Young fans at the FEI World Cup Finals in Omaha (USA) in 2017 – Photo Credit: AJ Olnes.
More than 80 of the world’s top athletes from the disciplines of Jumping, Dressage, and Vaulting will congregate at the CHI Health Center Omaha in Nebraska (USA) for the FEI World Cup™ Finals, where, over the course of five days, they will compete for the ultimate honour of becoming FEI World Cup Champion in their respective disciplines – a title steeped in history – in front of an enthusiastic crowd and global media from around the world.
But for the more than 1,000 elementary school students bound for the event through the Omaha Equestrian Foundation’s (OEF) field trip programme, the event might mark the first time several children ever get to lay eyes on a sport horse.
Thirty-eight schools and homeschool programmes will visit the Finals with a mostly academic objective — and a bit of homework.
OEF has partnered with Prairie Stem to create STEAM (Science, Technology, Engineering, Arts, and Mathematics) kits for students to create prior to attending the Finals. Based out of Omaha, Prairie Stem is an education-based non-profit organisation that seeks to improve critical thinking and creativity in students, from Pre-Kindergarteners to high school seniors.
The World Cup-themed STEAM Kits challenge students to create their own working horse carousel in one of four designs: Dressage, Jumping, Vaulting, and Lakota painted horse — a nod to Omaha’s cultural history.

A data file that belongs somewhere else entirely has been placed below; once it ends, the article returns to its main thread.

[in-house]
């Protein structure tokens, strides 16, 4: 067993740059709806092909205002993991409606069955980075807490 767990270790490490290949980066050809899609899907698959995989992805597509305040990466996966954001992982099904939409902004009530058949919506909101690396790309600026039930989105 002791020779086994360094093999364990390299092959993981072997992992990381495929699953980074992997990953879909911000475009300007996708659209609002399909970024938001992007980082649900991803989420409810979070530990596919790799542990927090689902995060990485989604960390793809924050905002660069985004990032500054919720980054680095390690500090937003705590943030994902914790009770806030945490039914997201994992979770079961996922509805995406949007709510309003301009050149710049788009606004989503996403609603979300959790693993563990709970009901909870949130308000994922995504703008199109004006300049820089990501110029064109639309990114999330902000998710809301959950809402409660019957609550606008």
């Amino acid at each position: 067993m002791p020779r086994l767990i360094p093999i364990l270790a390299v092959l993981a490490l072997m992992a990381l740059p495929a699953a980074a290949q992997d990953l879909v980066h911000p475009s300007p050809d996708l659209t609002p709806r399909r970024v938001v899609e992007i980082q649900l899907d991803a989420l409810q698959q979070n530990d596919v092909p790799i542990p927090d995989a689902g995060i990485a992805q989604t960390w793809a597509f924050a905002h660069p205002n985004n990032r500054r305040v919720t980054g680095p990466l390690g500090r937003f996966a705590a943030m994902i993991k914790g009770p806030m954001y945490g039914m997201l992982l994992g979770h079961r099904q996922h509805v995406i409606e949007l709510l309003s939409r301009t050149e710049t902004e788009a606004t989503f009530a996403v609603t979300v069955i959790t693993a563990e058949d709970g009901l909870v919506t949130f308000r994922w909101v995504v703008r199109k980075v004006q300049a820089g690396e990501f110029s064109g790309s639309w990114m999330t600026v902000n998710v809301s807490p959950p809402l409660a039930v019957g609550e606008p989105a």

The Lakota, a Native American people, were among Nebraska’s earliest settlers, and Lakota is a dialect of the indigenous language, Sioux. “Omaha” means “to go against the current” in Sioux, a nod to the Omaha tribe’s journey to the Nebraska territory. The Omaha Tribe of Nebraska thrived through the 1700s and were known for their hunting and farming. Today, the Omaha reservation located in Macy, NE is home to about 3,000 residents.
Among the field trip exhibits for visiting students will reference Omaha’s Native American roots, from a full-size fiberglass horse (to demonstrate Lakota symbology), Native American tribal artifacts, and live and visual storytellers.
They will also be exposed to equestrian sport and horsemanship. Students will get hands on with grooming and receive an introduction to horse care, go on a virtual ride using Virtual Reality headsets, and explore a variety of equine and agricultural career paths.
“We feel that a very important part of running such historically important events such as the FEI World Cup Finals is to inspire and educate the next generation of equestrian athletes and horse lovers,” said Julie Boilesen, CEO of Equestrian Omaha. “The equine legacy in Omaha is deep-rooted in our culture and history, so we are proud to honour our equine athletes by introducing our youth to them in this way.”
The legacy continues for Omaha after hosting the FEI World Cup Finals™ back in 2017, and they are providing the kids with undoubtedly one of the more unique types of classroom, as the young students will be learning in the arena and schooling area from some of the best equestrian athletes in the world. As they experience horsemanship and our majestic equine athletes up close and personal – valuable lessons that will stay with them for a long time to come.
Perhaps it will mark the start of an equestrian pursuit for a few young, stargazing students.
The 2023 FEI World Cup™ Finals is set for 4-8 April 2023 in Omaha. To learn more, visit https://omaha2023.fei.org/.
By Catie Staszak